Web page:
Fly Fishing For Spring Chinooks

Fly Fishing For Spring Chinooks in the Sandy River

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Spring Chinook Salmon
Historically the Sandy River basin was noted for its huge Chinook runs. In the 1850's Chinooks came in large numbers nearly year round. In those days steelhead were regarded as an incidental nuisance. By 1915 these prolific Chinook runs were decimated by splash dam logging, barrier dams, and commercial and hatchery harvest. From 1900 to 1970 these runs had dropped to the low hundreds.

Starting in 1970 the tide started to turn. Political change in the community fostered water flow improvements at Marmot Dam and riparian zone stabilization. New hatchery technology resulted in producing basin compatible brood stock. Escapement has allowed spawn to reseed the basin with enough eggs to produce naturally reared fish in numbers large enough to maintain a viable self perpetuating wild population. Recent years have shown an ever increasing wild population and steady return fish to the Cedar Creek hatchery.  The hatchery is located at about river mile twenty and supplies a very good sport fishery in the lower basin. This fuels a very popular sport fishery in the lower river.

Spring Chinook are much like summer steelhead in that they enter the river months before spawning. Pound for pound they are the strongest salmon that swim. They are 2, 3 and 4 salt fish that average fourteen to twenty five pounds, but some may exceed forty five pounds. Some years thirty pounders are fairly common. All enter the river Ocean bright and beautiful. They have enough fat reserves to sustain them until they spawn in September.

Spring Chinook are sometimes caught in mid-February, however they are still rare through March. During warm water periods in April, small bursts of fish enter the river in fishable numbers. May brings a steady parade. The run peaks in June and trails off in July. By August these fish have lost much of their weight, are colored and often spotted with fungus.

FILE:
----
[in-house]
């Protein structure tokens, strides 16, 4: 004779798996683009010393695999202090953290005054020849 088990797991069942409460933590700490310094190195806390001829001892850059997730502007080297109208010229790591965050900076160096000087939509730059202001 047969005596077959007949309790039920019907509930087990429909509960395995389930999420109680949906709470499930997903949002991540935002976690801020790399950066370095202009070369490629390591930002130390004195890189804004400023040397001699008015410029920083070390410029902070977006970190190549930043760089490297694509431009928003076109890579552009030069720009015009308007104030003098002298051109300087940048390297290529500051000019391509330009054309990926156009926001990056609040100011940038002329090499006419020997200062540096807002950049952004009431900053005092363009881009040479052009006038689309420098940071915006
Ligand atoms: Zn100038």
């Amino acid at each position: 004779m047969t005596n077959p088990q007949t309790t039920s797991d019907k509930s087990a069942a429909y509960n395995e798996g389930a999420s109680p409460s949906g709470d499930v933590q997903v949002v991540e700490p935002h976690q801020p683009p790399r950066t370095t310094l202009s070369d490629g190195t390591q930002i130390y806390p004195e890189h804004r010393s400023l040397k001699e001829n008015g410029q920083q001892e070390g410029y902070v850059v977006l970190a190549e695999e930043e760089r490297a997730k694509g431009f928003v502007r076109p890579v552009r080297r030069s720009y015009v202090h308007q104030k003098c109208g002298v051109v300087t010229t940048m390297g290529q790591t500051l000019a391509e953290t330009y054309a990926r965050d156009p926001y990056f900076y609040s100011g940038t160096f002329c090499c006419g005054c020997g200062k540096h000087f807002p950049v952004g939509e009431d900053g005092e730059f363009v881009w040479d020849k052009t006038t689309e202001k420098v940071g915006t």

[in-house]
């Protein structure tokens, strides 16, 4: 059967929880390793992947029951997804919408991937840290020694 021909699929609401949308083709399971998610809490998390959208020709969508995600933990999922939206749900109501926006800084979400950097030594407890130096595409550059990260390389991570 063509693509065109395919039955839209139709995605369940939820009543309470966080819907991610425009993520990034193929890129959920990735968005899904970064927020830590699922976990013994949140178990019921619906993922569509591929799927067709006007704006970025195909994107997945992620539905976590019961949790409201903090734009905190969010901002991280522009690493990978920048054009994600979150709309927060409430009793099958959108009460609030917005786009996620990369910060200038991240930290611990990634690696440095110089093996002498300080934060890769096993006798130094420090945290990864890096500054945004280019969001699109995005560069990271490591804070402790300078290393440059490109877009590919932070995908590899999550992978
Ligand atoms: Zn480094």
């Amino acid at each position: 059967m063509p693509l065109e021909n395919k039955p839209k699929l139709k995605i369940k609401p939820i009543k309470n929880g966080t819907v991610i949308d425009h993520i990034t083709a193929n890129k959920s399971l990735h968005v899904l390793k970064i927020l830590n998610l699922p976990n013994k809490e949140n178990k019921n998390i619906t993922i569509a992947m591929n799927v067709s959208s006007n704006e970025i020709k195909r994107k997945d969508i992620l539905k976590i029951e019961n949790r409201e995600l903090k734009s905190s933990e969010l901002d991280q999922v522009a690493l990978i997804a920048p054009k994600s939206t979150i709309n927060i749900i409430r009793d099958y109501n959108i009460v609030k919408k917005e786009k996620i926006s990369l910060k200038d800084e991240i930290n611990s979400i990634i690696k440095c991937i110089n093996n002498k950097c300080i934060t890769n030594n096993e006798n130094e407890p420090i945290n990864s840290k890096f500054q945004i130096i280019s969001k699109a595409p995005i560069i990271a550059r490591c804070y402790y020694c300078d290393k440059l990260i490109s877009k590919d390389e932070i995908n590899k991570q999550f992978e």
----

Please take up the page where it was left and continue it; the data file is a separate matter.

Chinooks are fish that hide from the light. Best fishing is early and late. During mid-day they often quit moving and occupy deep holes under

 fast water were they are nearly impossible to reach with existing fly fishing technique. However sight fishing in some pools is productive with very fast sinking lines even at noon.

Chinooks are more territorial while moving and are easier to get at when they are moving in water of moderate depth. Fast sinking lines are still most useful. The angler should be prepared to fish at depths between four and twelve feet. The fly should fish much slower than the current. Jim Teeny T-300, T-400 and T-500 lines are most useful. Be prepared to loose some gear. Chinooks like big bottom structure.

These fish are much larger on average than steelhead and demand heavier tackle. Rods from

ten to twelve weight are most useful. Eight weight rods are too light. A beefy nine weight is minimum. Spey rods capable of throwing fast sinking tips are handy on some water.

Large flies are the norm. Sizes #2 to #5/0 are used. Fly size averages 2" to 8". Some of these flies should be weighted. Marabou or rabbit strip flies are most popular in black, red, purple, orange and pink. Blue and chartreuse also works at times. All colors can be combined with liberal amounts of flashabou or krystal flash. Shrimp, squid and marine bait fish patterns are all proven.

On the Sandy River, wind is not usually a factor while casting.

Salt water reels with disk drags and a capacity of 200 yards of thirty pound test backing should be considered. Fifteen to twenty pound test abrasion resistant tippet is required. Battles may last over an hour, with half an hour average. During this period the angler can expect to traverse many yards of river bank.

At the present time spring Chinook are actively pursued by only a few fly fishermen. These fish require specialized tackle and skills and the ability to be adaptable. They are however as easy to catch as winter steelhead, Tarpon and Permit and just about as fast and strong. These fish and their parent river are definitely world class and should deserve your consideration.

More information on Sandy River Chinook Salmon.


The Fly Fishing Shop, Welches, OR

1 (800) 266-3971

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